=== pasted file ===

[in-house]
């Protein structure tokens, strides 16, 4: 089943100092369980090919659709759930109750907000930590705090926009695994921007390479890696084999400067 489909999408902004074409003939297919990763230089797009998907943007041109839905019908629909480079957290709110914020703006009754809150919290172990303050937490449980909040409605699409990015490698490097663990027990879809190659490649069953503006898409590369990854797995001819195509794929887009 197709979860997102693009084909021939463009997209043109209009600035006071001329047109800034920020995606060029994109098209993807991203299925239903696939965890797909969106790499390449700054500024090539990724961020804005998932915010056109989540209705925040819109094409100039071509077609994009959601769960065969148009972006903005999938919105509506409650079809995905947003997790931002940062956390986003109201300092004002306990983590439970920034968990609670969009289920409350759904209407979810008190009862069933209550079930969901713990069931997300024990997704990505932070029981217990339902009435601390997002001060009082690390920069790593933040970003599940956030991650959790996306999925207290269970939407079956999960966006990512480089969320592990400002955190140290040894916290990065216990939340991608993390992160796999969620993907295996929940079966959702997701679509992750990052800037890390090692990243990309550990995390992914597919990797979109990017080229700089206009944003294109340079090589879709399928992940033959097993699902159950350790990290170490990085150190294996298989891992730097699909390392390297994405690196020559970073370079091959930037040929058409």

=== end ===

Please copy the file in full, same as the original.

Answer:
[in-house]
């Protein structure tokens, strides 16, 4: 089943100092369980090919659709759930109750907000930590705090926009695994921007390479890696084999400067 489909999408902004074409003939297919990763230089797009998907943007041109839905019908629909480079957290709110914020703006009754809150919290172990303050937490449980909040409605699409990015490698490097663990027990879809190659490649069953503006898409590369990854797995001819195509794929887009 197709979860997102693009084909021939463009997209043109209009600035006071001329047109800034920020995606060029994109098209993807991203299925239903696939965890797909969106790499390449700054500024090539990724961020804005998932915010056109989540209705925040819109094409100039071509077609994009959601769960065969148009972006903005999938919105509506409650079809995905947003997790931002940062956390986003109201300092004002306990983590439970920034968990609670969009289920409350759904209407979810008190009862069933209550079930969901713990069931997300024990997704990505932070029981217990339902009435601390997002001060009082690390920069790593933040970003599940956030991650959790996306999925207290269970939407079956999960966006990512480089969320592990400002955190140290040894916290990065216990939340991608993390992160796999969620993907295996929940079966959702997701679509992750990052800037890390090692990243990309550990995390992914597919990797979109990017080229700089206009944003294109340079090589879709399928992940033959097993699902159950350790990290170490990085150190294996298989891992730097699909390392390297994405690196020559970073370079091959930037040929058409």